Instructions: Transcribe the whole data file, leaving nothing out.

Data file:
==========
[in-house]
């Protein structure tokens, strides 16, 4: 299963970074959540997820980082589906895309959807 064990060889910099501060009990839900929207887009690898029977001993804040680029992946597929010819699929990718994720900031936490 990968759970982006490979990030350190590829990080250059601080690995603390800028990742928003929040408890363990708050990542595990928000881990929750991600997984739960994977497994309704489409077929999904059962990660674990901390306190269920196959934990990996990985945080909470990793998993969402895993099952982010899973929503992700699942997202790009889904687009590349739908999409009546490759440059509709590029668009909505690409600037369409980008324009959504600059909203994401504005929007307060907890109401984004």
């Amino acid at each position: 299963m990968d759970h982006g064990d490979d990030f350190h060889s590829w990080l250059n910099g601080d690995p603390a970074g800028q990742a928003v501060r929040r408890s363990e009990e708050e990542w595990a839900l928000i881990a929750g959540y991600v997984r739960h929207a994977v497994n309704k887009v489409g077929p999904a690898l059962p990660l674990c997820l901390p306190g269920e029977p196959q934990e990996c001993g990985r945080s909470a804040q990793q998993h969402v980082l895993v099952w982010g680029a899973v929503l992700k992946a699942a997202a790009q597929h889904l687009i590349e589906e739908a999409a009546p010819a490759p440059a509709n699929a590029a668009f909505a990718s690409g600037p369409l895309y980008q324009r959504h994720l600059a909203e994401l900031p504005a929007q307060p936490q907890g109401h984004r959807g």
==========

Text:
[in-house]
């Protein structure tokens, strides 16, 4: 299963970074959540997820980082589906895309959807 064990060889910099501060009990839900929207887009690898029977001993804040680029992946597929010819699929990718994720900031936490 990968759970982006490979990030350190590829990080250059601080690995603390800028990742928003929040408890363990708050990542595990928000881990929750991600997984739960994977497994309704489409077929999904059962990660674990901390306190269920196959934990990996990985945080909470990793998993969402895993099952982010899973929503992700699942997202790009889904687009590349739908999409009546490759440059509709590029668009909505690409600037369409980008324009959504600059909203994401504005929007307060907890109401984004």
């Amino acid at each position: 299963m990968d759970h982006g064990d490979d990030f350190h060889s590829w990080l250059n910099g601080d690995p603390a970074g800028q990742a928003v501060r929040r408890s363990e009990e708050e990542w595990a839900l928000i881990a929750g959540y991600v997984r739960h929207a994977v497994n309704k887009v489409g077929p999904a690898l059962p990660l674990c997820l901390p306190g269920e029977p196959q934990e990996c001993g990985r945080s909470a804040q990793q998993h969402v980082l895993v099952w982010g680029a899973v929503l992700k992946a699942a997202a790009q597929h889904l687009i590349e589906e739908a999409a009546p010819a490759p440059a509709n699929a590029a668009f909505a990718s690409g600037p369409l895309y980008q324009r959504h994720l600059a909203e994401l900031p504005a929007q307060p936490q907890g109401h984004r959807g």